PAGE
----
I have been long-suffering with many people who I have let into the foyer of my life, so to speak. I have had neighbors who were child abusers that I attempted to help see that there were different ways to love your children. Some did better, others didn’t change at all. When it became apparent no change was possible, I was done, but not before I called protective services. Watch me wave my hands over that situation like the ref in a prize fight. You are out!

I have been sexually assaulted as a child and a young adult. What I find strange is that although I have been in a monogamous relationship for 22 years, there are still men who are rife with sexual innuendo directed at me in the same way as they had all those years ago when I was single. You can’t make jokes about sex with them. To them it’s the same as being provocative. My sexuality is part of who I am but it’s not an invitation to abuse me. Perhaps the very act of speaking to men is considered an advance by men with no boundaries. To some we are not people as women but merely objects of self gratification. You are out!

Here on Facebook I have more people on my blocked list than my friends list. Hardly funny. I feel Facebook is a window into my life and the lives of others. If you can read this then I trust you on some level. If I find that you’ve been sharing my life with others I have blocked you will find yourself with nothing but old shit to rehash about me because you will be out!! If you aren’t sure who is on my blocked list then just be careful not to talk about me. It works for me.

I’ve been scapegoated in some of the weirdest ways by some Good’OL Milford boys and even my relatives. Done with that! If your husband messages me after you’ve gone to bed at night and you aren’t willing to figure it out and reel him in, both of you will be out!!! If you’ve made it to middle age and your still trying to abuse substances and me, you’re out!!! If you abuse a child, a pet, the elderly, you had better be careful around me. I have no patience for it.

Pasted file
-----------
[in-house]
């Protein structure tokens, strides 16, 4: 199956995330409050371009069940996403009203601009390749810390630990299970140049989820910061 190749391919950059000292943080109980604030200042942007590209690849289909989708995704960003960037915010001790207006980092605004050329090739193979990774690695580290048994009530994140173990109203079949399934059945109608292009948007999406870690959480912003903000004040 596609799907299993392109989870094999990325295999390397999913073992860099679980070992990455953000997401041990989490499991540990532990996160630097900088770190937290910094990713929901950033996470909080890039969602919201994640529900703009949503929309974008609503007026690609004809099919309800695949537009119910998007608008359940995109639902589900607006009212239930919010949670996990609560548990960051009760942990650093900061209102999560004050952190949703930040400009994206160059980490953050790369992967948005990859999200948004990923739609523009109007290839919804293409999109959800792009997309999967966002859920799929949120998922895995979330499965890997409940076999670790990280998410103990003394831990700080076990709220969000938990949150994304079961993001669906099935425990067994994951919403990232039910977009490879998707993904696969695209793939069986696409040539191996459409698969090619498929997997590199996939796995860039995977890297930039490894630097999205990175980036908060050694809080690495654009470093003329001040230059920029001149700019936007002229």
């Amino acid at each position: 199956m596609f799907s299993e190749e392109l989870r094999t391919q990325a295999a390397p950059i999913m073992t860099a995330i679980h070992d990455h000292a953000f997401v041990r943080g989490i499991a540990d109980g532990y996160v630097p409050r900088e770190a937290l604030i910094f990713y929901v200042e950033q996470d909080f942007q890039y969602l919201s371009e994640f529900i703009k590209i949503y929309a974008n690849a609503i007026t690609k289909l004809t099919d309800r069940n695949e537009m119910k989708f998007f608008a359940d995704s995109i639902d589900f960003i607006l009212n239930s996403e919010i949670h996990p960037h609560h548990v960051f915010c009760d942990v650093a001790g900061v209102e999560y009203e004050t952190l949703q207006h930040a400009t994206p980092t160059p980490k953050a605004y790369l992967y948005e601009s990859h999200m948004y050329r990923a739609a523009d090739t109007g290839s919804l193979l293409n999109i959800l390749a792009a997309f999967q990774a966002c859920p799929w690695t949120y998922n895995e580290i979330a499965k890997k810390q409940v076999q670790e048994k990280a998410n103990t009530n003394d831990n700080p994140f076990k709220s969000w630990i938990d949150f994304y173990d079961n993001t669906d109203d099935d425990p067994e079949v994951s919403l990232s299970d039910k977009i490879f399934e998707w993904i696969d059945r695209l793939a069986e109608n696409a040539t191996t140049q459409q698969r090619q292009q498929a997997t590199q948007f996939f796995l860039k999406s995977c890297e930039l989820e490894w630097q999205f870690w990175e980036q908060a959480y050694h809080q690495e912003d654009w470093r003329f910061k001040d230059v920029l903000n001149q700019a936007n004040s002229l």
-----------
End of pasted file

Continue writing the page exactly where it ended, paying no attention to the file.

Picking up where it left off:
I try not to take on lost causes anymore. If you aren’t willing to change then I can’t make you and anymore I don’t feel it’s my responsibility to inform you. I am done with that. Be how you are. Just don’t expect me to stand by and watch or nod with approval. When my space has been feeling pinched long enough, we are done. This is what I hope all ACOA come to eventually:The ability to move on. I am not the patron saint of lost causes and I don’t care if you’re my mother, my sister, my cousin, my neighbor, or I’ve known you half my life. Get real or get out! I can still love those people who are not involved in my life, and there are a few of those. It’s the only way I can be happy.

I have some really wonderful friends and family that really know me. I have let them into the living room of my life and to have coffee, one on one, at my dining room table. The only person that gets to the bedroom of my life is my husband. I have sincere emotional intimacy with my husband. I have been so fortunate in my life to have married the one person who has my back. He has a heart of gold. If you don’t know what that means, go to therapy like I did and figure out why. It’s earned and cultivated and it takes time, trust, and a hard look back, but it’s worth more than anything else you will ever have.

And lastly, if you wake up one day and can’t find me on FB you can check yourself…or not. I soak up the feelings of others and it overwhelms me at times. Sometimes you have to close the door on some people. I grieve those relationships but I have a bounty of really loving people in my life that I try to love back in the sincerest way. Exchange. I hope you understand. …but I can’t make you.

Post script:

I study people. I think my worst trait is knowing the state of others emotions and insecurities. With that I know exactly how to get under someones skin. I admittedly have purposed to do that at times, if only for amusement. I can be very snarky. I learned it from a pro, my father. I have my own amends to make to a few of my own victims, still.